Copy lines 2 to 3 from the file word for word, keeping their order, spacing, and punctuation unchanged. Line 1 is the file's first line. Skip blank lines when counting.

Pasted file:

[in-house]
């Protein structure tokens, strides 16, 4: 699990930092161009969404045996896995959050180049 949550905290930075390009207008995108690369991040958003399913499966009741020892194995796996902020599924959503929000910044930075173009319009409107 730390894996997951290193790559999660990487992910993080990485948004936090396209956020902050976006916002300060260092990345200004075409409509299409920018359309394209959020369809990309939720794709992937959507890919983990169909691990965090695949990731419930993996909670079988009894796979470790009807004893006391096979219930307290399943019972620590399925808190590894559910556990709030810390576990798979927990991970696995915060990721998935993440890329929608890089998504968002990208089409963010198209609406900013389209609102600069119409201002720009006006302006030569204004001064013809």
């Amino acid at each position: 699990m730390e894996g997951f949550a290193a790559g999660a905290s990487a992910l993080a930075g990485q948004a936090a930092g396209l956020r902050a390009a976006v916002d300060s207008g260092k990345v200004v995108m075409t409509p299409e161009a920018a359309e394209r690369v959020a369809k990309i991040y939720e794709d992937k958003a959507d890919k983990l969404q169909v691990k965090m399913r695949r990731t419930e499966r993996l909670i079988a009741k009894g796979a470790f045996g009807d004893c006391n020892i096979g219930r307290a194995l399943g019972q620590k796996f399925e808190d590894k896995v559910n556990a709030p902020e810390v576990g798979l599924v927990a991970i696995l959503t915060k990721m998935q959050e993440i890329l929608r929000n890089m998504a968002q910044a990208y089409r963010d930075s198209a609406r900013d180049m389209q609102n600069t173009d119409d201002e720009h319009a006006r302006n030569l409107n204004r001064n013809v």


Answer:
């Protein structure tokens, strides 16, 4: 699990930092161009969404045996896995959050180049 949550905290930075390009207008995108690369991040958003399913499966009741020892194995796996902020599924959503929000910044930075173009319009409107 730390894996997951290193790559999660990487992910993080990485948004936090396209956020902050976006916002300060260092990345200004075409409509299409920018359309394209959020369809990309939720794709992937959507890919983990169909691990965090695949990731419930993996909670079988009894796979470790009807004893006391096979219930307290399943019972620590399925808190590894559910556990709030810390576990798979927990991970696995915060990721998935993440890329929608890089998504968002990208089409963010198209609406900013389209609102600069119409201002720009006006302006030569204004001064013809």
């Amino acid at each position: 699990m730390e894996g997951f949550a290193a790559g999660a905290s990487a992910l993080a930075g990485q948004a936090a930092g396209l956020r902050a390009a976006v916002d300060s207008g260092k990345v200004v995108m075409t409509p299409e161009a920018a359309e394209r690369v959020a369809k990309i991040y939720e794709d992937k958003a959507d890919k983990l969404q169909v691990k965090m399913r695949r990731t419930e499966r993996l909670i079988a009741k009894g796979a470790f045996g009807d004893c006391n020892i096979g219930r307290a194995l399943g019972q620590k796996f399925e808190d590894k896995v559910n556990a709030p902020e810390v576990g798979l599924v927990a991970i696995l959503t915060k990721m998935q959050e993440i890329l929608r929000n890089m998504a968002q910044a990208y089409r963010d930075s198209a609406r900013d180049m389209q609102n600069t173009d119409d201002e720009h319009a006006r302006n030569l409107n204004r001064n013809v």